This atole has me wanting seconds all over again. I made it last week and tested it a few more times after that. Now that I’m finally getting around to sharing it with you all, I suddenly want more.
Atole is pretty much the same as champurrado. It’s a flavored milk that is thickened with corn flour, cornstarch, or in this case, rice flour. For this particular atole, rice flour works incredibly well with the candy cane. Mucho better than corn flour or cornstarch, trust me. I’ve tasted some….not so good atoles in my days, which ultimately made me hate atole. When people would ask me, “do you like atole?” and I’d reply back with an “eww, no way!” I got every look in the book of ‘What kind of a Mexican are you?’
A truthful answer to that would be to say that I’m an American girl, who rebelled against speaking Spanish for most of my life. Why? Because I’m the kind of person who doesn’t take insults very well. Yes, I get butt hurt easily. And one too many laughs at my expense for speaking pocho Spanish kinda killed my interest in it. Either way, I still love my Mexican food and I believe it is a part of my DNA. Seriously, if you were to draw blood from my arm and look under a microscope, you probably would see tamale shaped blood cells.
Ok, not really.
But that’s a funny thought, no?
Anyway, atole is one of those things that makes me think of my Tia’s who were born and raised in Mexico because they are the only ones who will go out of their way to make it anymore. I don’t think any of my cousins would do that. In fact, I might be the first one to actually make it out of all of us first gen’s. Maybe my cousin Amanda? She likes to cook as much as I do. One of these days I’m going to have to bribe her to do a post with me. She comes up in my posts every now and then.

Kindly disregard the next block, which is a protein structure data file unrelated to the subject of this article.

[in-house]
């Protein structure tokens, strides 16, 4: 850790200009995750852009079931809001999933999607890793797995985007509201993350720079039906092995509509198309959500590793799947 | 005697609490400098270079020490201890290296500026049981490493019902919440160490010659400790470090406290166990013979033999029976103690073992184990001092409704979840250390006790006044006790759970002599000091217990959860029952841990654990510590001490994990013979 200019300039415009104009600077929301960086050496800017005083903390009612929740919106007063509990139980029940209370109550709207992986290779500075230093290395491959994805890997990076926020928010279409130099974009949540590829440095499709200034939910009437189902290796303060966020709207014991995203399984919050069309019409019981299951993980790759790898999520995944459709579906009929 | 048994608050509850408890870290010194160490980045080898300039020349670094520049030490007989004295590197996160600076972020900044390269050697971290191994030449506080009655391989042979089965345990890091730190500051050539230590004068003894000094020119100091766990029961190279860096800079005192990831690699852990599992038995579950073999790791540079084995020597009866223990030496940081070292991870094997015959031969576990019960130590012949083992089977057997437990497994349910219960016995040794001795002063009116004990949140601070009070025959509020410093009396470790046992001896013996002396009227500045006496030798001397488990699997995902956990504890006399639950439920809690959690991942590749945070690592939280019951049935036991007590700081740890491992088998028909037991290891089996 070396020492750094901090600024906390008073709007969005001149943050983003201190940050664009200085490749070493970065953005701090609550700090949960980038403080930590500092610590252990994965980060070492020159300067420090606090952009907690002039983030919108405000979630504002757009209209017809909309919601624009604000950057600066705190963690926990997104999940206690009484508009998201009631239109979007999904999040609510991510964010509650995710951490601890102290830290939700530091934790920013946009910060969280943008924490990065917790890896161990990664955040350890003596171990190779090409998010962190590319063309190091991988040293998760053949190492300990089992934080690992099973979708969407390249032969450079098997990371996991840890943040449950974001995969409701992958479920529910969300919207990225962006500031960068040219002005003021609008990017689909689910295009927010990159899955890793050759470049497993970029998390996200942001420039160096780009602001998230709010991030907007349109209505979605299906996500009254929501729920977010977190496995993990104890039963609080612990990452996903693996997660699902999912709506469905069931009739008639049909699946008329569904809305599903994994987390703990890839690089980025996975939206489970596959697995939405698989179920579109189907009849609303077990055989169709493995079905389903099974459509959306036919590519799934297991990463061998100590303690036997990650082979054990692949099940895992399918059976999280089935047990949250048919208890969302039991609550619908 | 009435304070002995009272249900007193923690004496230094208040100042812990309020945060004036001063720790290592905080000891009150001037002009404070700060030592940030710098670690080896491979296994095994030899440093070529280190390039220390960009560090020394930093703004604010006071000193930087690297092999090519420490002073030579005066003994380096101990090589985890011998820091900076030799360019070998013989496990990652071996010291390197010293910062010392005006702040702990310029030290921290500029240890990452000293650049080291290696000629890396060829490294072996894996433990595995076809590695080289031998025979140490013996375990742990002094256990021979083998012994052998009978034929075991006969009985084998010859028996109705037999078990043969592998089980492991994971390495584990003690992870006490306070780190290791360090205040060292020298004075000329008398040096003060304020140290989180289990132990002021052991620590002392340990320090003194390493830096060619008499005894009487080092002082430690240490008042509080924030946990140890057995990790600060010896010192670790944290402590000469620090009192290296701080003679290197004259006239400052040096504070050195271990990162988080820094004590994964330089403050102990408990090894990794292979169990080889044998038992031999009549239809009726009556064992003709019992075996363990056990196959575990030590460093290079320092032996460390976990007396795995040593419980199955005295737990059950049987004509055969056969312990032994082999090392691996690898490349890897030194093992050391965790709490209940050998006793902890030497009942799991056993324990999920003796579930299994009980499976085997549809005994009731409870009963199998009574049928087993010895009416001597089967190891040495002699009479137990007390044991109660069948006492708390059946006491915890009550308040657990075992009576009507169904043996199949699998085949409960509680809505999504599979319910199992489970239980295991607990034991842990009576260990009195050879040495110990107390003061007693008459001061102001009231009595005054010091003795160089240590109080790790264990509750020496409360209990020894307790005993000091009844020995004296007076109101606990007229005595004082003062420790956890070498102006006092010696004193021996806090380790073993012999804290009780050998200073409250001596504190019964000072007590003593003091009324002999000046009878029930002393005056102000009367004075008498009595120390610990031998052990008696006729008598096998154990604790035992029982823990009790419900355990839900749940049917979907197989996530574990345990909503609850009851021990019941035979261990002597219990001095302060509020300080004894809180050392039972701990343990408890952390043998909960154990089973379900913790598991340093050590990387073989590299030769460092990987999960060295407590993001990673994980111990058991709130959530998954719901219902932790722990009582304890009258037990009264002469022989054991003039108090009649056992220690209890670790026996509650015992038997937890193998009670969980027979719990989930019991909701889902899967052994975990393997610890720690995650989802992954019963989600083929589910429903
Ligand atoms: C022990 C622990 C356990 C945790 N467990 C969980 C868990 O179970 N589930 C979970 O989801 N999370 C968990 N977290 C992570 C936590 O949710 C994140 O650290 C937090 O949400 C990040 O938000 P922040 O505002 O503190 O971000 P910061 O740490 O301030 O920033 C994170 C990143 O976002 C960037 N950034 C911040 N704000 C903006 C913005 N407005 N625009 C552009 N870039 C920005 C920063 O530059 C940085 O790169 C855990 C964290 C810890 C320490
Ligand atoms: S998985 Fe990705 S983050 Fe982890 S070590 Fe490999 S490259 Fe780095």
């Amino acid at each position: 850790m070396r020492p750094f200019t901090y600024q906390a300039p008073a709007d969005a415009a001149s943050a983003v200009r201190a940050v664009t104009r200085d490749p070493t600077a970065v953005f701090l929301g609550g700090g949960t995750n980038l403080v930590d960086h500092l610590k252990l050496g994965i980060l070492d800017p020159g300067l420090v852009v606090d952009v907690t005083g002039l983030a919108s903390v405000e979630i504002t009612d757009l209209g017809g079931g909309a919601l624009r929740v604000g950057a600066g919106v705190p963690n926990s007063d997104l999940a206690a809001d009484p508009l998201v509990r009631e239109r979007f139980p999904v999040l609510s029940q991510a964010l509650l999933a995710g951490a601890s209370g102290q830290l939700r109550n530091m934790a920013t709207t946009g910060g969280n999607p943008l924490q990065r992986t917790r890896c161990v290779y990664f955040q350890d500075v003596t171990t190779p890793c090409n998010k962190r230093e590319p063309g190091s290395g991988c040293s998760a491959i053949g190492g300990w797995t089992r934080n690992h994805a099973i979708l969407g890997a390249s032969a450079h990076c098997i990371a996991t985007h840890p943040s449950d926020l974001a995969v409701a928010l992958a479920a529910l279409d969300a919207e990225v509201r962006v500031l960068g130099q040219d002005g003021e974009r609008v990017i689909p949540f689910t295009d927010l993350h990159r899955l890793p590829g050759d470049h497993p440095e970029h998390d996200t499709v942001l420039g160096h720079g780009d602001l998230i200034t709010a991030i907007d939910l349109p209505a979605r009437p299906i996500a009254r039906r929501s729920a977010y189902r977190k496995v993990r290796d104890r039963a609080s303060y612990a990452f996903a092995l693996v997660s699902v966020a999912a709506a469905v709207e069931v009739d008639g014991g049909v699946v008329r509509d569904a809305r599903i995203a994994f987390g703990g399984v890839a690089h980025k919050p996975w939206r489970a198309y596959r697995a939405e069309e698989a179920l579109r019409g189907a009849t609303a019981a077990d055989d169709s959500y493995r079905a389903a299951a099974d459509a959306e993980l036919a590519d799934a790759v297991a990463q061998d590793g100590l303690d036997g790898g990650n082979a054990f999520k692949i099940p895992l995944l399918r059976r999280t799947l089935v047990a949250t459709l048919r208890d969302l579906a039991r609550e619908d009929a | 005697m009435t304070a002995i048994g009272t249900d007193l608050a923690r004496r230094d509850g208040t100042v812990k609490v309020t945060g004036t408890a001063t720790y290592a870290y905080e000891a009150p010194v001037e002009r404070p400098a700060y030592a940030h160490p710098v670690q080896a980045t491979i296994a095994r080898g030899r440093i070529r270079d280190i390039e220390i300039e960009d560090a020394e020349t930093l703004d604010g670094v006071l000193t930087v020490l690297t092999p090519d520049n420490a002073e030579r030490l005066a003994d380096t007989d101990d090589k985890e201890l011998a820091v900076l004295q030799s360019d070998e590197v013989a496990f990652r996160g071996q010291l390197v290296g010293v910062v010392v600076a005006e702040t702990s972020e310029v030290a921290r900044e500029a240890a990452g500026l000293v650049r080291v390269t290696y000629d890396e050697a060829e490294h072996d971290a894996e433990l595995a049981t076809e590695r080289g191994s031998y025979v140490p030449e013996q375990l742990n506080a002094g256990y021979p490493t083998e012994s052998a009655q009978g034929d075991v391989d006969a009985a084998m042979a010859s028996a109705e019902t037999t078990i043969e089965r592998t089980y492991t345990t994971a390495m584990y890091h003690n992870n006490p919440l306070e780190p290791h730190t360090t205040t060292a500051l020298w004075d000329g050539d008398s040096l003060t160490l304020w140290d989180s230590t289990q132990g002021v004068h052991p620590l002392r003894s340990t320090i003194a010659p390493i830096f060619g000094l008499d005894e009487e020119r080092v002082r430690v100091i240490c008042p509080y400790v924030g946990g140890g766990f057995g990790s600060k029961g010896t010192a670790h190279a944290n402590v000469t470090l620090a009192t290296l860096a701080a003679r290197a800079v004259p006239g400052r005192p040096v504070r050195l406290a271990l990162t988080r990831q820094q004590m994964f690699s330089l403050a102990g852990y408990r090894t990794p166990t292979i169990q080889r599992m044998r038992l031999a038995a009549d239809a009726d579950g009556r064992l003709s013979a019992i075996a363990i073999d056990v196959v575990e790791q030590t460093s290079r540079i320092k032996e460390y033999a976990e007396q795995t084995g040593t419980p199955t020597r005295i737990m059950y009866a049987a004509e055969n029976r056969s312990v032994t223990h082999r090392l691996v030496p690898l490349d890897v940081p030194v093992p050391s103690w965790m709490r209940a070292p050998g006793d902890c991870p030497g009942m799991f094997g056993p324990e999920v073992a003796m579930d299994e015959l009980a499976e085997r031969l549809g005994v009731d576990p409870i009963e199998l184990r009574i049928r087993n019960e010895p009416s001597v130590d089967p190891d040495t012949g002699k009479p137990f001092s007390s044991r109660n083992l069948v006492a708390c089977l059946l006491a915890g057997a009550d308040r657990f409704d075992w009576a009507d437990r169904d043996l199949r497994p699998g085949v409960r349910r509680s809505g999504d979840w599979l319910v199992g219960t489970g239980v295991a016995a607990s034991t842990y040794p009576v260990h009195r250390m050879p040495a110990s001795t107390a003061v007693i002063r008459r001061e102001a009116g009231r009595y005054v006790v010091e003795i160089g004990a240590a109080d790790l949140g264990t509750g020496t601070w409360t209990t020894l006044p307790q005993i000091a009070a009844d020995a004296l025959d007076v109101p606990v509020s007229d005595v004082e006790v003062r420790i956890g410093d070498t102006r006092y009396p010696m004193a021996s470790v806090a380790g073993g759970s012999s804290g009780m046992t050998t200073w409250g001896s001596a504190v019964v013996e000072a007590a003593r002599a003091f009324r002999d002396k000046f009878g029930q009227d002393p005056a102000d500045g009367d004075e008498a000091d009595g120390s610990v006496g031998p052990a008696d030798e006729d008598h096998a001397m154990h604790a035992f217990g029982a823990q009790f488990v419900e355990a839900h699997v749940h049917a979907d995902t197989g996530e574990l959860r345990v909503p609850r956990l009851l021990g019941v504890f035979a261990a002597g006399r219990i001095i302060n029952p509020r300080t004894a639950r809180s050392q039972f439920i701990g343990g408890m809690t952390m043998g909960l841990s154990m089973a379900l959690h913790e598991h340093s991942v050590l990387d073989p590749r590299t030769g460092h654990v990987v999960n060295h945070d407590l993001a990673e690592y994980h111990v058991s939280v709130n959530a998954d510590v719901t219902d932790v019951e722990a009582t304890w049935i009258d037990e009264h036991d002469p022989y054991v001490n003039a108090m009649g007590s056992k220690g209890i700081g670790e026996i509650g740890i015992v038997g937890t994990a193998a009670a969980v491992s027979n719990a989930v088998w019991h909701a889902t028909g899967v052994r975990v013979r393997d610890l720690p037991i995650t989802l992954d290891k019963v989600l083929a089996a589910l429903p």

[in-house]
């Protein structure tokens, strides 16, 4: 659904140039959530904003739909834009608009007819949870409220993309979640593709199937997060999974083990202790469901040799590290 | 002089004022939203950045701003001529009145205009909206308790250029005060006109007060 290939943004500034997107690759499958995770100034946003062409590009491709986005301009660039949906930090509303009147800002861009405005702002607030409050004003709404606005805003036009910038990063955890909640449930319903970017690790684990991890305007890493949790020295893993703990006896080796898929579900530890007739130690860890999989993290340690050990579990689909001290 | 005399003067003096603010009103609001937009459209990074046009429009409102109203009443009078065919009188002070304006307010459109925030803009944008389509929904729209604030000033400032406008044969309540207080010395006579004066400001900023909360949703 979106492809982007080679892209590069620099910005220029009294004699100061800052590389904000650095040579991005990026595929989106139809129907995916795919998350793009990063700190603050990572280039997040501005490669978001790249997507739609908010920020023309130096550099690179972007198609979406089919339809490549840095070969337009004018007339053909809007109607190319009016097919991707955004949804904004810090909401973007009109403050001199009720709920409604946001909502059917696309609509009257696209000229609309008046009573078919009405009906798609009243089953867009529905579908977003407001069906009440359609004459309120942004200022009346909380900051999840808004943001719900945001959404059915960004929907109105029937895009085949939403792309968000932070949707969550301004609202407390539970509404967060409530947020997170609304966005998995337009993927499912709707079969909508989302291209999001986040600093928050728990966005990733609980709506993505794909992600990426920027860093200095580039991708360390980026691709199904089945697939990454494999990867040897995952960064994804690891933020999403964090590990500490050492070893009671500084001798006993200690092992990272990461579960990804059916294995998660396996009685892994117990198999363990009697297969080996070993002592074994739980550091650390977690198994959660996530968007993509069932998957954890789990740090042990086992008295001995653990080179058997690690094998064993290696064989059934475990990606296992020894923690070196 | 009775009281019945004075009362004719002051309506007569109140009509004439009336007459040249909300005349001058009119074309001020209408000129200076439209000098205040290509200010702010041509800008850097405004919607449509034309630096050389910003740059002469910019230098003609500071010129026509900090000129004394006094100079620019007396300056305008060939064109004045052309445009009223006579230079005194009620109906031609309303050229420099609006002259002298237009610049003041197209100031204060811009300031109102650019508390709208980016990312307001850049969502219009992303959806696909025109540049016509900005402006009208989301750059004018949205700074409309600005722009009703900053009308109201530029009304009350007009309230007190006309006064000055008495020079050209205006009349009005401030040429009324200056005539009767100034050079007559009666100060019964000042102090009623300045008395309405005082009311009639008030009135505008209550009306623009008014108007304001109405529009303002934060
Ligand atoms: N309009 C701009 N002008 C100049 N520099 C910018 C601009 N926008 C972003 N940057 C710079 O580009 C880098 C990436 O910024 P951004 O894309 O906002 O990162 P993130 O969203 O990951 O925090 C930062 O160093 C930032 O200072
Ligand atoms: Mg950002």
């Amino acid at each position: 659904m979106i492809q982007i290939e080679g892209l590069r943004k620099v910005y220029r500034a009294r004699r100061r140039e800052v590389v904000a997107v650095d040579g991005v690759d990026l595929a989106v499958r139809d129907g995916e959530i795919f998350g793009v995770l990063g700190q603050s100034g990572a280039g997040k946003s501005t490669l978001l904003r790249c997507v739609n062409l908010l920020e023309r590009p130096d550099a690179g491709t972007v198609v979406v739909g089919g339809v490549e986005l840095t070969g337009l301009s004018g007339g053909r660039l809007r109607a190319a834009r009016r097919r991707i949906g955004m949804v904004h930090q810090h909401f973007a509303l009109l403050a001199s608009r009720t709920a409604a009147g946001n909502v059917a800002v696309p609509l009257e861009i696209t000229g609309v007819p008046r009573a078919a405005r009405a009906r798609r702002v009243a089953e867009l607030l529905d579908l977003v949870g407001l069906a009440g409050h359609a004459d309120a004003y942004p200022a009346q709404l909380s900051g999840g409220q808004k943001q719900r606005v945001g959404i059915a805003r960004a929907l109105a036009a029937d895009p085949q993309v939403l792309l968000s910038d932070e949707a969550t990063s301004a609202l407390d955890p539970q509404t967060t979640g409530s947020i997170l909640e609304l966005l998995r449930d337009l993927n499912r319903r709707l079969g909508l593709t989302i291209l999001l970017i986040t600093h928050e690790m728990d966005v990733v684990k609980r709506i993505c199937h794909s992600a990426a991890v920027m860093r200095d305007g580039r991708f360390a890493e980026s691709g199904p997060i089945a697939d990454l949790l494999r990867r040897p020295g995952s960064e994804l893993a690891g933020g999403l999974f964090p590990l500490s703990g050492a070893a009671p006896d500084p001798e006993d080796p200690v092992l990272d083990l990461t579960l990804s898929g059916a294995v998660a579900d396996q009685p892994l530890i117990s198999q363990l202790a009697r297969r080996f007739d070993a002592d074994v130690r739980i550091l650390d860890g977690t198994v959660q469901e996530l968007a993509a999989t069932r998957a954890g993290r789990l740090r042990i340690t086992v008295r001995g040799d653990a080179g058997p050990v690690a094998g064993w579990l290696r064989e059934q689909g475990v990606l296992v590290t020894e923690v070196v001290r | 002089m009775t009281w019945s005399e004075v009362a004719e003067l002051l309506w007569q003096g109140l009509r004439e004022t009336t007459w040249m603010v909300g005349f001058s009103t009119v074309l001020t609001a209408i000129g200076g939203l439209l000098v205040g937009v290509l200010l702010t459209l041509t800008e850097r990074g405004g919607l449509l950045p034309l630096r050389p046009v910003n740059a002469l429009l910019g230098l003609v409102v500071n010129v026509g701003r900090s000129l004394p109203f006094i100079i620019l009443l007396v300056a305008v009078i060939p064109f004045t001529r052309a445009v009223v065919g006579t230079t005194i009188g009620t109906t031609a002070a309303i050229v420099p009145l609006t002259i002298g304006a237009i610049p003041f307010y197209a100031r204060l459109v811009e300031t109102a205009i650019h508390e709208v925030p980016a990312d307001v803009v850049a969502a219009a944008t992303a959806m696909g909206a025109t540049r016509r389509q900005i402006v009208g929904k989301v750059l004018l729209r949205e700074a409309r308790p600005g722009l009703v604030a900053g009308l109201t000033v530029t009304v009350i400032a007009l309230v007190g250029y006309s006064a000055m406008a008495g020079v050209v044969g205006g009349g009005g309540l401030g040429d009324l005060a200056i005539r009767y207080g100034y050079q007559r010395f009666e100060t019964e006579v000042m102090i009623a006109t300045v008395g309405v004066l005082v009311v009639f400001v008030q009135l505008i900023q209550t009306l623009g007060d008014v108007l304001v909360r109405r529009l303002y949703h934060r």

Anyway, back on topic. Champurrado is probably the ONLY atole we will make time for. We all LOVE champurrado. Any other kind hasn’t really made our skirts fly up or anything like that, so that is something I felt needed to be addressed. But how do I make an atole that we will actually like?!
As it turns out, it’s really not that difficult. I mean, it’s as easy as throwing a few ingredients in a pot, cooking it, and boom! Done!
Ok, maybe not like that easy, but you get the point.
If you would have seen and tasted the very first batch of peppermint atole I attempted, you would have been affraid to try it again anywhere else. Seriously, that is why I’ve never liked it. If you add too much flour or cornstartch, it can get too thick and for some people, that’s just gross. My guess is that somewhere in my early childhood years, someone made it too thick, and from then on, I’ve just avoided it.
I’ve found a way to like atole.
In a 3 quart pot, combine 2 cups water with 2 cups milk, 3 tablespoons condensed milk, 1/8 teaspoon vanilla extract, 3 tablespoons rice flour, and 3 tablespoons crushed peppermint (a.k.a candy cane). Warm the milk on medium-high heat, whisk often as it warms up so the rice flour doesn’t clump up. If it starts to boil, lower the heat to medium-low and continue whisking. After 10 minutes, turn off the heat, cover, and let it sit for 5 or 10 minutes.
Serve and top with whipped cream, crushed candy cane pieces, and chopped semi-sweet chocolate or chocolate syrup. It’s perfect! Not too minty, and most importantly not too thick. The kids are going to love this one!
- 2 cups water
- 2 cups milk
- 3 tablespoons condensed milk
- ⅛ teaspoon vanilla extract
- 3 tablespoons rice flour
- 3 tablespoons crushed peppermint
- In a 3 quart pot, combine water, milk, condensed milk, vanilla extract, and rice flour. Whisk together well.
- Warm the milk on medium-high heat, whisk as it warms up so the rice flour doesn’t clump up. If it starts to boil, lower the heat to medium-low and continue whisking.
- Add 3 the crushed candy cane, continue whisking until all the candy cane has melted. After 10 minutes, turn off the heat, cover, and let it sit for 5 or 10 minutes.